the end of his first examination. If the church had determined that the consecrated bread was bread no longer, it must have been since the poison of property had infected her. As to confession to a priest, it was often salutary, but he could not hold it essential to salvation. There followed an argument of which Bale gives a much fuller account than Arundel, partly based on Walden's writings, and in the main, perhaps, trustworthy. Both sides quoted scripture freely in support of their views, and grew so warm that at length Oldcastle roundly denounced the pope as the head of anti-christ, the prelates his members, and the friars his tail. He finally turned to the bystanders and warned them against his judges, whose teaching would lead them to perdition if they listened to it (ib. pp. 443-6 ; Bale, pp. 264-72). Arundel then delivered sentence. Oldcastle was declared a heretic, and handed over to the secular arm. But the king, if not the archbishop, was anxious to save his life if possible, and a respite of forty days was allowed him in the hope that he would recant (Gesta Henrid, p. 3; cf. Walsingham, ii. 296). Nevertheless, the Lollards were driven desperate by the prospect of what awaited them if the king's own friend were only spared on such conditions, and a hundred thousand men were declared to be ready to rise in arms for the lord of Cobham. The government is said to have replied by publishing the abjuration purporting to be made by Oldcastle, which IS printed in the 'Fasciculi Zizaniorum' S). 414 ; cf. Ramsay, i. 178, n, 6). It is undated, and may only be a draft prepared for a signature which was withheld.
Henry's chaplain, who wrote before 1418, says that Oldcastle was relieved of his fetters by promising to recant and submit to the judgment of the convocation which was to meet in November, and seized the opportunity to escape from the Tower. His escape, which some of his enemies ascribed to demoniacal agency, was certainly, rather mysterious (Elmham, Liber Metricus, p. 99). One William Fisher, a parchment-maker in Smithfield, in whose house he secreted himself, was hanged in 1416 on a charge of arranging the escape (Ramsay, i. 180; Chron. ed. Davies, p. 183). Sir James Ramsay gives evidence to show that it was effected on 19 Oct. ; but a royal prohibition to harbour Oldcastle, dated 10 Oct., the very day on which Arundel finally ordered the sentence to be publislied throughout England, points to nn earlier date (Fasciculi Zizantorum, p. 449 ; Tyler, Life of Henry V, ii. 373). That a widespread lollard conspiracy was presently on foot, and that the fugitive Oldcastle was engaged in it, cannot be seriously doubted, though the evidence is imperfect, and their treason is perhaps painted Blacker than it was. The official indictment afterwards charged them with plotting the death of the king and his brothers, with the prelates and other magnates of the realm, the transference of the religious to secular employments, the spoliation and destruction of all cathedrals, churches, and monasteries, and the elevation of Oldcastle to the position of regent of the kingdom (Rot. Parl. iv. 108). A plan was laid to get possession of the king at his quiet manor of Eltham under cover of a 'mommynge' on the day of the Epiphany, 6 Jan. (Gesta Hen. p. 4 ; Gregory, p. 108). But it was detected or betrayed beforehand, and Henry removed to Westminster. News had reached him that twenty thousand armed lollards from all parts of the kingdom were to meet in the fields near St. Giles's Hospital on the western road out of London, and little more than a mile from the palace, on Wednesday the 10th (Rot. Parl. iv. 108 ; Gesta Hen. p. 4). The night before the king ordered the city gates to be closed, thus cutting off the London lollards from those who would presently be flocking from the country into St. Giles's Fields, and drew up his force either in the fields themselves, or, as the mention of Fickett's Field, now Lincoln's Inn Fields, may seem to imply, between St. Giles and the city (Elmham, Vita, p. 31 ; the editor of the 'Liber Metricus' is probably wrong in translating 'In Lanacri luce' (p. 97) by 'In Longacre.' It occurs in the passage relating the Eltham attempt, and the glossator renders it 'in festo Epiphaniæ'). The darkness, which caused several bodies of lollards to take the royal force for their friends, and the absence of the London contingent, which no doubt would have been the largest of all, made the task of dispersing a force which was never allowed to consolidate itself an easy and almost a bloodless one (Walsingham, ii. 298). The greater part, perhaps, heard of what was happening in time to turn and hasten homewards. Many, however, were taken prisoners, and at once brought to trial, but Oldcastle was not among them.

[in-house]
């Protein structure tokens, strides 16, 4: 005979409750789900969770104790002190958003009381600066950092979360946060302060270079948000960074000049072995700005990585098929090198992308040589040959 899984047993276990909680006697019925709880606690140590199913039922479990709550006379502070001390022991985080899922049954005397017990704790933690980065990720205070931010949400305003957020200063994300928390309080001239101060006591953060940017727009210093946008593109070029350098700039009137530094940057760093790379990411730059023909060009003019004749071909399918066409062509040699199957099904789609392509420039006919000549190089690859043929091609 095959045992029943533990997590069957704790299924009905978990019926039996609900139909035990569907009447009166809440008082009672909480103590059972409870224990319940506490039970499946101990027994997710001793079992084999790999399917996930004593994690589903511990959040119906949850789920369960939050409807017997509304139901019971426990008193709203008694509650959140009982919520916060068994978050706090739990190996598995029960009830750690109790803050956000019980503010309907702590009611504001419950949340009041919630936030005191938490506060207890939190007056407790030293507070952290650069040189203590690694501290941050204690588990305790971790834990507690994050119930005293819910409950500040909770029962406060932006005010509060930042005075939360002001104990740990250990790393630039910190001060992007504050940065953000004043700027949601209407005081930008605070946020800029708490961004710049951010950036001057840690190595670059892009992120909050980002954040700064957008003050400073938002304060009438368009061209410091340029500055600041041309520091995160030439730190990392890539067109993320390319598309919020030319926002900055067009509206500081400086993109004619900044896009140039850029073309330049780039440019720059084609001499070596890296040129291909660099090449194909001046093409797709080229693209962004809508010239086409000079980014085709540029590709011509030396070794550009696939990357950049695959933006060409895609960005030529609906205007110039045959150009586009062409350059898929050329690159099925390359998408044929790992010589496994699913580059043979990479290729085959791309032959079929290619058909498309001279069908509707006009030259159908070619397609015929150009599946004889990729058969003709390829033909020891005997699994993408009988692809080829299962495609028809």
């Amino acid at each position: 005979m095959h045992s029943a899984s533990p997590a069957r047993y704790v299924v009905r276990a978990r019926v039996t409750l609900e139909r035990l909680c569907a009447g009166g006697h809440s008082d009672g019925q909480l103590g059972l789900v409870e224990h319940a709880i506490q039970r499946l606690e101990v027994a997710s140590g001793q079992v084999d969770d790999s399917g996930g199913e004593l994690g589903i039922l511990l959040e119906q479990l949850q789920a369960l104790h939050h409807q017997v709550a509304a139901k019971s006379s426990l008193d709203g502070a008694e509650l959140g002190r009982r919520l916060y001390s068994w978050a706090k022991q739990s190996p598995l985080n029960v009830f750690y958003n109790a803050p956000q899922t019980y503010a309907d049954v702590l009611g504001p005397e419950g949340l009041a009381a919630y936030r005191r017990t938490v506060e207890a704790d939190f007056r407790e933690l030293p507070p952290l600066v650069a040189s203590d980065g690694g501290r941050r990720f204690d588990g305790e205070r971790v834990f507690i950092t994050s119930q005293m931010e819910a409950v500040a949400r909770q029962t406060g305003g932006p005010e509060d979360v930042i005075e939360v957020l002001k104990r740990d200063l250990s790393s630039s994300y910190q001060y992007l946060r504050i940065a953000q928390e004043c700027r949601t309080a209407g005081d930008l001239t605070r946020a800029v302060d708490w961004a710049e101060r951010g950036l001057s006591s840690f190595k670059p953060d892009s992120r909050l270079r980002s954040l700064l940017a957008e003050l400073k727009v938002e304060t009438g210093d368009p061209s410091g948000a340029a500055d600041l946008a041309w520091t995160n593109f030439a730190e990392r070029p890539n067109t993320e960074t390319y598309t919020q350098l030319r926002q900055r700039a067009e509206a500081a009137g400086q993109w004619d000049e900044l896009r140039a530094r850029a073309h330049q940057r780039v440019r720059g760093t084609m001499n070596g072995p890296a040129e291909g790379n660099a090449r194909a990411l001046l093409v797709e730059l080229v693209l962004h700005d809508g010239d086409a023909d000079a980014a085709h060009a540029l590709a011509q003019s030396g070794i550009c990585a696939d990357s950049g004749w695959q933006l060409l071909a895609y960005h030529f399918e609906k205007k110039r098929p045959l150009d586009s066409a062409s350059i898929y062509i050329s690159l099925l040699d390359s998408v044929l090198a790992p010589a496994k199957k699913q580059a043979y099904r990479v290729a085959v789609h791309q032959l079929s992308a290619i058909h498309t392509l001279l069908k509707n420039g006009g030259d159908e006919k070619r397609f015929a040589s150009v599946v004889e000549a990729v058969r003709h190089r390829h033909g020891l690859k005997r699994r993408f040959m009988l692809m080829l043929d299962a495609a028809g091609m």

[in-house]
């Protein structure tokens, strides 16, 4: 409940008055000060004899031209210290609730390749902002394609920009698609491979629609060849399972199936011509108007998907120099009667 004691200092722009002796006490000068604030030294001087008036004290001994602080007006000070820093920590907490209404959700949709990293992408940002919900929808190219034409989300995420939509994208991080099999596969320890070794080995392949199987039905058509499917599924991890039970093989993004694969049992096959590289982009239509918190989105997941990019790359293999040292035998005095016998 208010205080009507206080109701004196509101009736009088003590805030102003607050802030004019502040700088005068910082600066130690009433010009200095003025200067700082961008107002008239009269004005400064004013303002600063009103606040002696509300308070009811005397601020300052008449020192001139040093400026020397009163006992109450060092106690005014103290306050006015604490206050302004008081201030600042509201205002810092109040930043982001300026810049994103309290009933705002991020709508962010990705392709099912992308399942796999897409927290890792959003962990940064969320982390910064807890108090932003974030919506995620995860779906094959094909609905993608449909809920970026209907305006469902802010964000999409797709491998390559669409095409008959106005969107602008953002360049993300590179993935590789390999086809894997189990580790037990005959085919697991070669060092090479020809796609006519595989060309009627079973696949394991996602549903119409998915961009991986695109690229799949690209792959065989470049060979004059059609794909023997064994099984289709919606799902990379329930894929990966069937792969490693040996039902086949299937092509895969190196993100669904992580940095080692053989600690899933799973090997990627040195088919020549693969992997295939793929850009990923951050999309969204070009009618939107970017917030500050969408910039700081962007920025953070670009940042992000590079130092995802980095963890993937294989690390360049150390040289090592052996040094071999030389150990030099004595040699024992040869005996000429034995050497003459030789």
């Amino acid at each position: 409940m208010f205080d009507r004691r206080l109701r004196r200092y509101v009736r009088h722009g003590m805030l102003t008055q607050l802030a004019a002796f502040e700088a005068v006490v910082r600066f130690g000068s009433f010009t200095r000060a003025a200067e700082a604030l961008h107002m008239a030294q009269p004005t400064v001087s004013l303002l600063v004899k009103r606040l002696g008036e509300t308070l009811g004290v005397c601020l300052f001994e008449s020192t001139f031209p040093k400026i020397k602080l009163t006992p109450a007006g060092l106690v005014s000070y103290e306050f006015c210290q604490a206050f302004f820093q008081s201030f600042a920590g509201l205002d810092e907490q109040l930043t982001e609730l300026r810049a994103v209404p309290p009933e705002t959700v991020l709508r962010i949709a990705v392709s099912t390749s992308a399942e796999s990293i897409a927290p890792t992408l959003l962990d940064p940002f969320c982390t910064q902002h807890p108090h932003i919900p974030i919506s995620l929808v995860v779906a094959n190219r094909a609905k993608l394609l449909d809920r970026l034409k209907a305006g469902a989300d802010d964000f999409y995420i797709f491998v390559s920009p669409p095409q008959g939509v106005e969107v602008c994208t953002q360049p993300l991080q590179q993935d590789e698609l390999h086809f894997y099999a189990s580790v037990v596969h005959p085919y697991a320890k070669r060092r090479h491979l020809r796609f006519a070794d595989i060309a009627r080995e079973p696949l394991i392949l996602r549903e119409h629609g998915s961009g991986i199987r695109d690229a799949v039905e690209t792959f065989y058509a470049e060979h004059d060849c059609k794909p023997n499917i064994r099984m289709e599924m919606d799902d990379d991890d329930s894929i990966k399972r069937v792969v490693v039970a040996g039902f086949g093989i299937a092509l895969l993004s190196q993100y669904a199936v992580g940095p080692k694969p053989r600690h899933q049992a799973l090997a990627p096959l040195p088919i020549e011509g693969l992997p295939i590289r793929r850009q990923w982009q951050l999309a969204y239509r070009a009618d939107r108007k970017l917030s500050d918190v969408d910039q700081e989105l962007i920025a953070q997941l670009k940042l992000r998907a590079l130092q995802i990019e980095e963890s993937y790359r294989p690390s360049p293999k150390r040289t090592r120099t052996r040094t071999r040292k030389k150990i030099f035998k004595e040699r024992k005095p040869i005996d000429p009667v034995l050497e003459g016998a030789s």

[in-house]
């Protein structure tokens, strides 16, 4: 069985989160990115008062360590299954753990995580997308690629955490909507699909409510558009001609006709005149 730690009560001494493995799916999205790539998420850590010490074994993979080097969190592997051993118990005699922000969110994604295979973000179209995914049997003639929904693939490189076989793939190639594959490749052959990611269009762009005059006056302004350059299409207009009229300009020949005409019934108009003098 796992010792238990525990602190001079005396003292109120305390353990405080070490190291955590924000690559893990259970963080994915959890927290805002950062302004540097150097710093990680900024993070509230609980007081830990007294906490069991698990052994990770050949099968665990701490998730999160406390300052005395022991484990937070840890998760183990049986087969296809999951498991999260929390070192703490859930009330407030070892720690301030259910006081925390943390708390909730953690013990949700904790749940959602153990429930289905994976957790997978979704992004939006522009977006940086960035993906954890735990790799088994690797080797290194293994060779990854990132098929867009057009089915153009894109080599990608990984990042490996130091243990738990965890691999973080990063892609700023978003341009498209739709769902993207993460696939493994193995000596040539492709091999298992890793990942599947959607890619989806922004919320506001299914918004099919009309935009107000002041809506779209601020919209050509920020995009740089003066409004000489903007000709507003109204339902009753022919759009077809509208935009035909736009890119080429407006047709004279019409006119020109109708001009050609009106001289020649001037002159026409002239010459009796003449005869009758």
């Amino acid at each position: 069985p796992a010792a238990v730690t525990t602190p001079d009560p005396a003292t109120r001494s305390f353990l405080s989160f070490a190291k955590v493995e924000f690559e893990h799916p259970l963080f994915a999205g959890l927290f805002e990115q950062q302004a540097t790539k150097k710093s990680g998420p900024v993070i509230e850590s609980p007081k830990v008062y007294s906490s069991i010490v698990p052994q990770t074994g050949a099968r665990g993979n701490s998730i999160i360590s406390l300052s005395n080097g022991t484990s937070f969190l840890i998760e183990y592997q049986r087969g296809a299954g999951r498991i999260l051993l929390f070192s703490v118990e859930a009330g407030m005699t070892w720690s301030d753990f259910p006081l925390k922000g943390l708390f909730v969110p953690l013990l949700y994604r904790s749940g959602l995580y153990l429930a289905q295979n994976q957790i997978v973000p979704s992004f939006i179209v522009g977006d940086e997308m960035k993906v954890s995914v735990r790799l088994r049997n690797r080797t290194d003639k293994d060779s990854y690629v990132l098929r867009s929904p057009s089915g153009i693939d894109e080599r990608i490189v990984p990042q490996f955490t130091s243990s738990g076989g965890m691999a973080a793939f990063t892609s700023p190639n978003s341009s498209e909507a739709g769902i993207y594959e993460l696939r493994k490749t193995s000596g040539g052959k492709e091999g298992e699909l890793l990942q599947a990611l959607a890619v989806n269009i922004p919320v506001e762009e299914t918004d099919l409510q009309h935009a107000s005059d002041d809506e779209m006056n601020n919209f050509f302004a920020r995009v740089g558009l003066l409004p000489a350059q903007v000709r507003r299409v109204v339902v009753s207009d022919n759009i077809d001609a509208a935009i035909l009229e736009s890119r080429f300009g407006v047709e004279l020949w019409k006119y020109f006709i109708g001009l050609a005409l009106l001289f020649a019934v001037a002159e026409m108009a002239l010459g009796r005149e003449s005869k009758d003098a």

Oldcastle had been lying concealed in London since his escape from the Tower. The day after the collapse of the rising (II Jan.) a thousand marks was offered by proclamation to any one who should succeea in arresting Oldcastle. If the capture were effected by a corporate community, it should be granted perpetual exemption from taxation (Fœdera, ix. 89; Bale, ed. 1729, App. p. 143). Redman (p. 17), who wrote under Heniy VIII, says